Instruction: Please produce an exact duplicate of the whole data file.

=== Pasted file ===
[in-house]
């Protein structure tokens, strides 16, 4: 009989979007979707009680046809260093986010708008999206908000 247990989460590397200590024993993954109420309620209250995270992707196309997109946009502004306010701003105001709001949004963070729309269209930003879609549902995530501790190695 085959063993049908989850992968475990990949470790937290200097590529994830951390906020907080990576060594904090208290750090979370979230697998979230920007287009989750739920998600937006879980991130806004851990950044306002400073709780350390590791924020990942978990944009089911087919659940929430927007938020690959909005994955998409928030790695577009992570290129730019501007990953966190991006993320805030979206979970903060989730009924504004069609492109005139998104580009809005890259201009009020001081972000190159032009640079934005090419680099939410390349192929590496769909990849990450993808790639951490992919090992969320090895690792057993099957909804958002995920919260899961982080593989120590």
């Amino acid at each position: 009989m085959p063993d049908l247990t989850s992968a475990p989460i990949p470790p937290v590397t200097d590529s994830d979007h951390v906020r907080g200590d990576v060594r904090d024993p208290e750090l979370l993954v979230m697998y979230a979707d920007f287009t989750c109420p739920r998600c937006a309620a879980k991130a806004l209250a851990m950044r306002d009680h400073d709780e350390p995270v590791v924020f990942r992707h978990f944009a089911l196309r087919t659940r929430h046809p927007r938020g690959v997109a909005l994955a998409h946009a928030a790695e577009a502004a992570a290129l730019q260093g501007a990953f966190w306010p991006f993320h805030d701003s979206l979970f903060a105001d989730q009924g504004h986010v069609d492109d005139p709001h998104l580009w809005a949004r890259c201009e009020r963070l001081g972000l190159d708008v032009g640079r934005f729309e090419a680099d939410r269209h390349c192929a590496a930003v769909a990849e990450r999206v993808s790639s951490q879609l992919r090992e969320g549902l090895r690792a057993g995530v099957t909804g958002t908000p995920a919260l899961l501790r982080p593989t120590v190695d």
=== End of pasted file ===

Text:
[in-house]
């Protein structure tokens, strides 16, 4: 009989979007979707009680046809260093986010708008999206908000 247990989460590397200590024993993954109420309620209250995270992707196309997109946009502004306010701003105001709001949004963070729309269209930003879609549902995530501790190695 085959063993049908989850992968475990990949470790937290200097590529994830951390906020907080990576060594904090208290750090979370979230697998979230920007287009989750739920998600937006879980991130806004851990950044306002400073709780350390590791924020990942978990944009089911087919659940929430927007938020690959909005994955998409928030790695577009992570290129730019501007990953966190991006993320805030979206979970903060989730009924504004069609492109005139998104580009809005890259201009009020001081972000190159032009640079934005090419680099939410390349192929590496769909990849990450993808790639951490992919090992969320090895690792057993099957909804958002995920919260899961982080593989120590």
């Amino acid at each position: 009989m085959p063993d049908l247990t989850s992968a475990p989460i990949p470790p937290v590397t200097d590529s994830d979007h951390v906020r907080g200590d990576v060594r904090d024993p208290e750090l979370l993954v979230m697998y979230a979707d920007f287009t989750c109420p739920r998600c937006a309620a879980k991130a806004l209250a851990m950044r306002d009680h400073d709780e350390p995270v590791v924020f990942r992707h978990f944009a089911l196309r087919t659940r929430h046809p927007r938020g690959v997109a909005l994955a998409h946009a928030a790695e577009a502004a992570a290129l730019q260093g501007a990953f966190w306010p991006f993320h805030d701003s979206l979970f903060a105001d989730q009924g504004h986010v069609d492109d005139p709001h998104l580009w809005a949004r890259c201009e009020r963070l001081g972000l190159d708008v032009g640079r934005f729309e090419a680099d939410r269209h390349c192929a590496a930003v769909a990849e990450r999206v993808s790639s951490q879609l992919r090992e969320g549902l090895r690792a057993g995530v099957t909804g958002t908000p995920a919260l899961l501790r982080p593989t120590v190695d």